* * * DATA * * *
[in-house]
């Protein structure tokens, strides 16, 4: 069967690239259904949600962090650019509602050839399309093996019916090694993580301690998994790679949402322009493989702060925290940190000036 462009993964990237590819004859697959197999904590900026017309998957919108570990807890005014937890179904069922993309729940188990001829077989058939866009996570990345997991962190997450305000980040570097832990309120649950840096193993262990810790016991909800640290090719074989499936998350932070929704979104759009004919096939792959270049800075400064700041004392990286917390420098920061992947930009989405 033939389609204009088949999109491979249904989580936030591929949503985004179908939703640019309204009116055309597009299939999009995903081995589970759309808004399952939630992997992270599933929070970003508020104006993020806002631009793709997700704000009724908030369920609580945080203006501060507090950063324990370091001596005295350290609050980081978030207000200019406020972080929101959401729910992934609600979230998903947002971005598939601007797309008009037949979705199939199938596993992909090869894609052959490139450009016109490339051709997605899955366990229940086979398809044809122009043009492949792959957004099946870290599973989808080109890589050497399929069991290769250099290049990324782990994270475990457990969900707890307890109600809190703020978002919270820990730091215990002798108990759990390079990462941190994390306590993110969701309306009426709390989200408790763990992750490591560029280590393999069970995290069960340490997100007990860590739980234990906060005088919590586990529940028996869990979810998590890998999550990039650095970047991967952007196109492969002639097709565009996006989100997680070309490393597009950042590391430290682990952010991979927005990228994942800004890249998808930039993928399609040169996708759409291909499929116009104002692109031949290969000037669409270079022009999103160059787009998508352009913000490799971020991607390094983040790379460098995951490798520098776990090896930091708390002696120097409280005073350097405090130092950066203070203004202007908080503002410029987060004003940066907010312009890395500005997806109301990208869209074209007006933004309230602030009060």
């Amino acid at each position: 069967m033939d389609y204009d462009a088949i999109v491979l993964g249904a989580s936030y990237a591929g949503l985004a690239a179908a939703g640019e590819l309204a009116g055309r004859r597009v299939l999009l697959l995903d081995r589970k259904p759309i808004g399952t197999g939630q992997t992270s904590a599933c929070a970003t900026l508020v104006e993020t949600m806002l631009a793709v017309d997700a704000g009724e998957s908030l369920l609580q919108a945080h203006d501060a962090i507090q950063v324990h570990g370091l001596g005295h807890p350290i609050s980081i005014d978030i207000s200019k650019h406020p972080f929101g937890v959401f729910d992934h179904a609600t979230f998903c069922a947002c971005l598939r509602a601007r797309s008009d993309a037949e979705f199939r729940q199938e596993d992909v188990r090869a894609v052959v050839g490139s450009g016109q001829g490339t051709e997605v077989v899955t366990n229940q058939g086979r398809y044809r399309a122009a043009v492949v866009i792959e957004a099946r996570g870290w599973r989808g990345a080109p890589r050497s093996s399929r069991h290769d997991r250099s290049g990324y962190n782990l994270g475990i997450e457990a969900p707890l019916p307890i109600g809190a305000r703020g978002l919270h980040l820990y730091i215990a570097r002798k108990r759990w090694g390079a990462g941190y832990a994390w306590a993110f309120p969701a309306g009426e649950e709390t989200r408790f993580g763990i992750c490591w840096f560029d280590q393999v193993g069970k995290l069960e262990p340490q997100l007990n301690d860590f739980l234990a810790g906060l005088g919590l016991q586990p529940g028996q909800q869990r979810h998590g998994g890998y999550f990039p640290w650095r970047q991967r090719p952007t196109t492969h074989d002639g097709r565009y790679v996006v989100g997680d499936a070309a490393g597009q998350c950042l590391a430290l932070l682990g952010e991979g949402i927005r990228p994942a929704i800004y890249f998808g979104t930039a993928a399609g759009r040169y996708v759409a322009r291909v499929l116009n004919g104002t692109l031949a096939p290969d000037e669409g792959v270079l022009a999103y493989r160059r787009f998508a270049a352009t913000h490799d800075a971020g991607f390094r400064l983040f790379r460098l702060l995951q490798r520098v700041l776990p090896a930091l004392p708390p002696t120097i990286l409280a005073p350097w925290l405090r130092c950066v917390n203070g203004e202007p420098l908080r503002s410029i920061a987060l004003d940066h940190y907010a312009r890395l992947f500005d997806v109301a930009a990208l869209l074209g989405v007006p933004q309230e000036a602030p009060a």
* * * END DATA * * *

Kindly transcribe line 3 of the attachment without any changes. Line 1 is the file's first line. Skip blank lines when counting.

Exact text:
């Amino acid at each position: 069967m033939d389609y204009d462009a088949i999109v491979l993964g249904a989580s936030y990237a591929g949503l985004a690239a179908a939703g640019e590819l309204a009116g055309r004859r597009v299939l999009l697959l995903d081995r589970k259904p759309i808004g399952t197999g939630q992997t992270s904590a599933c929070a970003t900026l508020v104006e993020t949600m806002l631009a793709v017309d997700a704000g009724e998957s908030l369920l609580q919108a945080h203006d501060a962090i507090q950063v324990h570990g370091l001596g005295h807890p350290i609050s980081i005014d978030i207000s200019k650019h406020p972080f929101g937890v959401f729910d992934h179904a609600t979230f998903c069922a947002c971005l598939r509602a601007r797309s008009d993309a037949e979705f199939r729940q199938e596993d992909v188990r090869a894609v052959v050839g490139s450009g016109q001829g490339t051709e997605v077989v899955t366990n229940q058939g086979r398809y044809r399309a122009a043009v492949v866009i792959e957004a099946r996570g870290w599973r989808g990345a080109p890589r050497s093996s399929r069991h290769d997991r250099s290049g990324y962190n782990l994270g475990i997450e457990a969900p707890l019916p307890i109600g809190a305000r703020g978002l919270h980040l820990y730091i215990a570097r002798k108990r759990w090694g390079a990462g941190y832990a994390w306590a993110f309120p969701a309306g009426e649950e709390t989200r408790f993580g763990i992750c490591w840096f560029d280590q393999v193993g069970k995290l069960e262990p340490q997100l007990n301690d860590f739980l234990a810790g906060l005088g919590l016991q586990p529940g028996q909800q869990r979810h998590g998994g890998y999550f990039p640290w650095r970047q991967r090719p952007t196109t492969h074989d002639g097709r565009y790679v996006v989100g997680d499936a070309a490393g597009q998350c950042l590391a430290l932070l682990g952010e991979g949402i927005r990228p994942a929704i800004y890249f998808g979104t930039a993928a399609g759009r040169y996708v759409a322009r291909v499929l116009n004919g104002t692109l031949a096939p290969d000037e669409g792959v270079l022009a999103y493989r160059r787009f998508a270049a352009t913000h490799d800075a971020g991607f390094r400064l983040f790379r460098l702060l995951q490798r520098v700041l776990p090896a930091l004392p708390p002696t120097i990286l409280a005073p350097w925290l405090r130092c950066v917390n203070g203004e202007p420098l908080r503002s410029i920061a987060l004003d940066h940190y907010a312009r890395l992947f500005d997806v109301a930009a990208l869209l074209g989405v007006p933004q309230e000036a602030p009060a």